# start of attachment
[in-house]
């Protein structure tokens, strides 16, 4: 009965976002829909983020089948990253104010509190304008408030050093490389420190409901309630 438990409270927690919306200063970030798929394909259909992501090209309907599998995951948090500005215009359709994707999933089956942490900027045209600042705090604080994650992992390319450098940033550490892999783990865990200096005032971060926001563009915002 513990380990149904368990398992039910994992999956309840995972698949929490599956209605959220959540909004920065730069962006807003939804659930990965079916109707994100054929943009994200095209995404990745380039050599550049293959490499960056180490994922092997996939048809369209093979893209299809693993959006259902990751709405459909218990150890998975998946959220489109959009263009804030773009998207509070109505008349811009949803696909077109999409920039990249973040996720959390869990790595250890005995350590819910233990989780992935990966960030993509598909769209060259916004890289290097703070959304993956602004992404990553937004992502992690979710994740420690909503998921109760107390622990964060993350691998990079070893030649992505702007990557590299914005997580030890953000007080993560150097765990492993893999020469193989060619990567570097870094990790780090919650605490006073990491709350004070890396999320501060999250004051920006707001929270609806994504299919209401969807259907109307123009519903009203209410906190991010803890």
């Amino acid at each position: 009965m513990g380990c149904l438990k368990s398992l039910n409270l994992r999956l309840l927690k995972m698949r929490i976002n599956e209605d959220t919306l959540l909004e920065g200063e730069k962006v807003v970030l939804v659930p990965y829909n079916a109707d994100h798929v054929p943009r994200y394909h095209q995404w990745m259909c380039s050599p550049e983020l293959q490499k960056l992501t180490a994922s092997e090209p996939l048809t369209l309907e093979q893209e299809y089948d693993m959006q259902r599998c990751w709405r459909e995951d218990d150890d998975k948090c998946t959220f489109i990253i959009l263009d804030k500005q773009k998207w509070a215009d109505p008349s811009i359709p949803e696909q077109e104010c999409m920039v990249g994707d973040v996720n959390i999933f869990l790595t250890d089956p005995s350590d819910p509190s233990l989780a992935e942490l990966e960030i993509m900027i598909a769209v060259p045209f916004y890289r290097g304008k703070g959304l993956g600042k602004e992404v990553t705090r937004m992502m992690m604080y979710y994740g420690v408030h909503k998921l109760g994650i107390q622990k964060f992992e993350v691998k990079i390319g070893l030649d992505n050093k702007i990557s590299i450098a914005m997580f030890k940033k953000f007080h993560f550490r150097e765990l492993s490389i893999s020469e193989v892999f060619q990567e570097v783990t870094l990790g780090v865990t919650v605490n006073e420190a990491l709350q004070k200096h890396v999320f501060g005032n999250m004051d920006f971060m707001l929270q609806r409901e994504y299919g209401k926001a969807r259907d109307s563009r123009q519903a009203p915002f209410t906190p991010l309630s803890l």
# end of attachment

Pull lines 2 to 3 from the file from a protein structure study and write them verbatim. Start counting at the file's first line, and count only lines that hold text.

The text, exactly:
């Protein structure tokens, strides 16, 4: 009965976002829909983020089948990253104010509190304008408030050093490389420190409901309630 438990409270927690919306200063970030798929394909259909992501090209309907599998995951948090500005215009359709994707999933089956942490900027045209600042705090604080994650992992390319450098940033550490892999783990865990200096005032971060926001563009915002 513990380990149904368990398992039910994992999956309840995972698949929490599956209605959220959540909004920065730069962006807003939804659930990965079916109707994100054929943009994200095209995404990745380039050599550049293959490499960056180490994922092997996939048809369209093979893209299809693993959006259902990751709405459909218990150890998975998946959220489109959009263009804030773009998207509070109505008349811009949803696909077109999409920039990249973040996720959390869990790595250890005995350590819910233990989780992935990966960030993509598909769209060259916004890289290097703070959304993956602004992404990553937004992502992690979710994740420690909503998921109760107390622990964060993350691998990079070893030649992505702007990557590299914005997580030890953000007080993560150097765990492993893999020469193989060619990567570097870094990790780090919650605490006073990491709350004070890396999320501060999250004051920006707001929270609806994504299919209401969807259907109307123009519903009203209410906190991010803890």
């Amino acid at each position: 009965m513990g380990c149904l438990k368990s398992l039910n409270l994992r999956l309840l927690k995972m698949r929490i976002n599956e209605d959220t919306l959540l909004e920065g200063e730069k962006v807003v970030l939804v659930p990965y829909n079916a109707d994100h798929v054929p943009r994200y394909h095209q995404w990745m259909c380039s050599p550049e983020l293959q490499k960056l992501t180490a994922s092997e090209p996939l048809t369209l309907e093979q893209e299809y089948d693993m959006q259902r599998c990751w709405r459909e995951d218990d150890d998975k948090c998946t959220f489109i990253i959009l263009d804030k500005q773009k998207w509070a215009d109505p008349s811009i359709p949803e696909q077109e104010c999409m920039v990249g994707d973040v996720n959390i999933f869990l790595t250890d089956p005995s350590d819910p509190s233990l989780a992935e942490l990966e960030i993509m900027i598909a769209v060259p045209f916004y890289r290097g304008k703070g959304l993956g600042k602004e992404v990553t705090r937004m992502m992690m604080y979710y994740g420690v408030h909503k998921l109760g994650i107390q622990k964060f992992e993350v691998k990079i390319g070893l030649d992505n050093k702007i990557s590299i450098a914005m997580f030890k940033k953000f007080h993560f550490r150097e765990l492993s490389i893999s020469e193989v892999f060619q990567e570097v783990t870094l990790g780090v865990t919650v605490n006073e420190a990491l709350q004070k200096h890396v999320f501060g005032n999250m004051d920006f971060m707001l929270q609806r409901e994504y299919g209401k926001a969807r259907d109307s563009r123009q519903a009203p915002f209410t906190p991010l309630s803890l």